Korean Air’s plan to raise to capacity as Covid travel restrictions continue to ease will come as some of its grounded aircraft are returned to service and the airline prepares to introduce its second new aircraft type this year.
Turkish Airlines chairman Ahmet Bolat believes that retaining staff and its strong financial performance through the pandemic has been key to enabling to return to growth as the Istanbul carrier has already passed pre-crisis activity levels.vels.
Kenya Airways chief executive Allan Kilavuka sees an opportunity to return to growth in 2024, as it focuses in the near-term on implementing a restructuring aimed at securing a sustainable cost base.
Having relaunched operations in September last year after an 18-month grounding, South African Airways (SAA) is expanding its operations as it capitalises on the recent collapse of local carrier Comair.
Air Baltic chief executive Martin Gauss has called on engine and aircraft manufacturers to find solutions to the supply-chain issues that are continuing to ground the carrier’s Airbus A220s for prolonged periods during maintenance.
Royal Air Maroc is preparing to issue a tender for 22 aircraft as it turns its attentions to developing a growth strategy following what chief executive Abdelhamid Addou describes as the carrier’s ’big transformation’ during the Covid crisis.
It felt like the airline industry was grappling with two competing narratives during the IATA AGM in Doha this week.
Emirates Airline president Tim Clark wants Boeing to concentrate on delivering the 777X programme over fulfilling the carrier’s 787 orders, as he confirmed talks are taking place with Airbus about speedier A350 deliveries.
While IATA struck a positive tone in trimming its loss forecast for the coming year this week at its AGM in Doha, the wider economic headwinds which are gaining strength means downside risks far outweigh the potential for upsides.
Turkish budget carrier Pegasus is on track to reach pre-Covid capacity levels for the full year amid strong demand for inbound tourism, according to the airline’s new chief executive Guliz Ozturk.
Boeing will only raise aircraft production rates as the supply chain can support it, amid the continued challenges being seen during the ramp-up across the wider aerospace industry.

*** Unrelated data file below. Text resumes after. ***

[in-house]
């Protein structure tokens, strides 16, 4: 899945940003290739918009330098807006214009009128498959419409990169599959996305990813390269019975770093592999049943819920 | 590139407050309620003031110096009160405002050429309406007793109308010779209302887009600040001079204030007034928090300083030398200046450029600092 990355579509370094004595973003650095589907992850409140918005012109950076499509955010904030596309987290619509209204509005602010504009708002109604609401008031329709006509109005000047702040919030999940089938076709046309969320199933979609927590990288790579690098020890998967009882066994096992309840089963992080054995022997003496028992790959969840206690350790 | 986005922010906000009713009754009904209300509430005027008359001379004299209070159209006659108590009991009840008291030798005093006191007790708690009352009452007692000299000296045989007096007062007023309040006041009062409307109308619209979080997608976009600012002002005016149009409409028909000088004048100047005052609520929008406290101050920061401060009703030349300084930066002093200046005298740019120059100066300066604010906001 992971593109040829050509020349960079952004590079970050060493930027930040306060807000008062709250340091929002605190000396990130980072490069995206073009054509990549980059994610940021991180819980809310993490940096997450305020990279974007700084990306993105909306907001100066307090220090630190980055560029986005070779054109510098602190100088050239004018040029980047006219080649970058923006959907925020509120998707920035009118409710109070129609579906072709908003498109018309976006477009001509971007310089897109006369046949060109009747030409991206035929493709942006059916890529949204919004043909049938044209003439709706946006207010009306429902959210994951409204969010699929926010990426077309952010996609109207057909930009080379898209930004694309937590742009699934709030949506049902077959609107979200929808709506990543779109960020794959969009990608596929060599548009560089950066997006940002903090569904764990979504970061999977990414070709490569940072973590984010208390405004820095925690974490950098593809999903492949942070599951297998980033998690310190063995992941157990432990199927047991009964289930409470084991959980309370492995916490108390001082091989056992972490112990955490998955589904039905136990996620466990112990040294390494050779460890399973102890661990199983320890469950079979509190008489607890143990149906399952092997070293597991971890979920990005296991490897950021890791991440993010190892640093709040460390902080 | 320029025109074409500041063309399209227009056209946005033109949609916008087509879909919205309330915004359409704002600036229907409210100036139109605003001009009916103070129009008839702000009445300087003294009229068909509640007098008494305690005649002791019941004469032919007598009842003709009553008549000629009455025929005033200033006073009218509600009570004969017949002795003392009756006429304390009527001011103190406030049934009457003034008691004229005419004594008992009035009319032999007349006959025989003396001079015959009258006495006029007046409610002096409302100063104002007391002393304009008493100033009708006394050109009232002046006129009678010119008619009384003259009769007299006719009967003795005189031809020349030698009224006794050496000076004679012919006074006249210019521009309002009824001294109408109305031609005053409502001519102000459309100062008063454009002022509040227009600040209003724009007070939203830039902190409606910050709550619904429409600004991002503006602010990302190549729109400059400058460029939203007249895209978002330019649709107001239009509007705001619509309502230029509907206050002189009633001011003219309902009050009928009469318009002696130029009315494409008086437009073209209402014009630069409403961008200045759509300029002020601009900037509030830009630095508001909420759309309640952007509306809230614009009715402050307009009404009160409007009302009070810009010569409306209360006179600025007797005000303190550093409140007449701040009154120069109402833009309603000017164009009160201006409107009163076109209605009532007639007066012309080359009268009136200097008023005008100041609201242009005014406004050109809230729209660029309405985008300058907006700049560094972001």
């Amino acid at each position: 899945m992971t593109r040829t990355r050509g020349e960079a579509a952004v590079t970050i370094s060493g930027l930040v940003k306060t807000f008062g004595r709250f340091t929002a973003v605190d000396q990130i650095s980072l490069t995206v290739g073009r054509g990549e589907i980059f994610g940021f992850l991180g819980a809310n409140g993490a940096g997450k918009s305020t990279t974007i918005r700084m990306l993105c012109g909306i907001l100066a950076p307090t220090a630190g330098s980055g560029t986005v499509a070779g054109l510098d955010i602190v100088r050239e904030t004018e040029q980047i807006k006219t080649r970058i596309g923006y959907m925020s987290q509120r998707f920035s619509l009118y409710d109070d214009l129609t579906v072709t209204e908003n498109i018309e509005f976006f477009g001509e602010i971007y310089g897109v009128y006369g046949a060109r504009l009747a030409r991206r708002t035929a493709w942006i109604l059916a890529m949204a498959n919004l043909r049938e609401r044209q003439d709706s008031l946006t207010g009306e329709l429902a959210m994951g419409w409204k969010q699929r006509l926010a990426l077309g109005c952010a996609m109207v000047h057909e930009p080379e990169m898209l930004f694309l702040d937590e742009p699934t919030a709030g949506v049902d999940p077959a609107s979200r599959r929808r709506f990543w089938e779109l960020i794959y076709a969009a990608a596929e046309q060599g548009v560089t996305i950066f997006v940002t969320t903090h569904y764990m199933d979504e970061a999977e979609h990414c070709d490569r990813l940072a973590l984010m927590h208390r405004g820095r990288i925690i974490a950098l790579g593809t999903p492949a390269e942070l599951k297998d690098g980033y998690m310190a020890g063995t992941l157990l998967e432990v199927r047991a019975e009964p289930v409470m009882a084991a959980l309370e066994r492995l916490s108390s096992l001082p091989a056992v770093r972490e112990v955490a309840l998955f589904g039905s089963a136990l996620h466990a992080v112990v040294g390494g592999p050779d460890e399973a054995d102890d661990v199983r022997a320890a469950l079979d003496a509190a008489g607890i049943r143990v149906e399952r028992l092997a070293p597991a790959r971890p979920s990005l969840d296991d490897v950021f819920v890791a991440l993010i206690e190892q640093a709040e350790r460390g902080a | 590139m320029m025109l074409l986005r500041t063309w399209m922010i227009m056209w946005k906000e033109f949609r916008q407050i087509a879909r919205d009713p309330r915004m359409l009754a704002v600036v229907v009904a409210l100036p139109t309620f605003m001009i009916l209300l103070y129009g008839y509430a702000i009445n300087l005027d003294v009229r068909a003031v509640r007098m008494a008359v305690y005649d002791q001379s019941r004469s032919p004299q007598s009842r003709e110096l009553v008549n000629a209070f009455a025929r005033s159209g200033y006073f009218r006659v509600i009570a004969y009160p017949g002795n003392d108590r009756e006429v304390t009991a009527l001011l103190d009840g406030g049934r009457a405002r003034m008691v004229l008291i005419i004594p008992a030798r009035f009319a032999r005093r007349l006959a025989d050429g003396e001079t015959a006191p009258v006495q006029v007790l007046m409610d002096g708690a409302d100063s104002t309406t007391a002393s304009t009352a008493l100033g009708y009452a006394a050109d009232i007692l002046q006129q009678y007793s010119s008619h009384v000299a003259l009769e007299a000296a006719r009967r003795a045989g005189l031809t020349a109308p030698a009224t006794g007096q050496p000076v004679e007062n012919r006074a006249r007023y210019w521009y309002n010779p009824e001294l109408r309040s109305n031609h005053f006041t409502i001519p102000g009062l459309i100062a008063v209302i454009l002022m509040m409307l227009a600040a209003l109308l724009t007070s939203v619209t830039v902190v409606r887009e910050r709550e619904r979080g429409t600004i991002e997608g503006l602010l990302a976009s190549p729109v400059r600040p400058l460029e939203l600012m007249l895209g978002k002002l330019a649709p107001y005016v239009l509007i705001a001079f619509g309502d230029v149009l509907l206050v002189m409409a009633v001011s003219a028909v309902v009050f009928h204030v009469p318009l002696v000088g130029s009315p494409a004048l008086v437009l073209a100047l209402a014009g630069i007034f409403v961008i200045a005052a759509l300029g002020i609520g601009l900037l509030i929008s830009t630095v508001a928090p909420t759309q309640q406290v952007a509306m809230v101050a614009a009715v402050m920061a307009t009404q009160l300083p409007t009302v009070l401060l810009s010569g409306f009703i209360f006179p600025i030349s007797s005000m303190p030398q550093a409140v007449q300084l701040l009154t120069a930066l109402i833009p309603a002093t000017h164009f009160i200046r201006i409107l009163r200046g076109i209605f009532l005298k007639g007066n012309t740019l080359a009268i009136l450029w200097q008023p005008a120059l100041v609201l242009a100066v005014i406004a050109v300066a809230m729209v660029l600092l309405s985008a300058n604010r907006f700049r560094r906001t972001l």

The head of global airports association ACI World has described IATA’s expectations on airport charges as “unrealistic”, as he reiterated calls for regulatory reform on the issue and a joint approach to tackling industry taxation.
Korean Air is considering a move for the new widebody freighters launched by Airbus and Boeing in recent months as it continues to position itself for strong cargo demand.
All Nippon Airways is to resume operating its Pratt & Whitney PW4000-powered Boeing 777 aircraft on domestic flights soon, an airline executive confirms, as domestic demand continues to grow.
Korean Air chief executive Walter Cho is hopeful of securing the necessary approvals from the US and European Union competition regulators for its merger with Asiana by the end of this year.
IATA director general Willie Walsh insists the airline industry can handle the lengthy list of headwinds coming its way as the Covid-19 recovery ramps up.
Airline association IATA has warned that carriers are unlikely to be prepared for the deployment of C-band 5G in the USA in July 2023 based on current progress, creating the risk of significant travel disruption if the rollout goes ahead as planned.
Kenya Airways chief executive Allan Kilavuka sees “very promising” bookings for the summer as the carrier steps up operations out of the pandemic, though demand for intra-African travel is lagging the recovery seen on its European routes.
Malaysia Airlines is unlikely to break even this year, as a result of “multiple headwinds” confronting the carrier, including inflation and high fuel prices.
The headwinds faced by the airline industry today are “very challenging”, in the view of Emirates Airline president Tim Clark, but indications are that demand can withstand the battering for now.
Virgin Australia’s long-term goal strategy remains to be publicly listed, confirms airline chief Jayne Hrdlicka, as the airline rebounds to profitability.
A year since taking the helm at IATA, the former IAG chief is keeping the pressure on regulators and suppliers not to derail airlines’ journeys out of the depths of the pandemic and on to profitability, while supporting the industry’s move to the front foot in tackling its environmental challengesRead story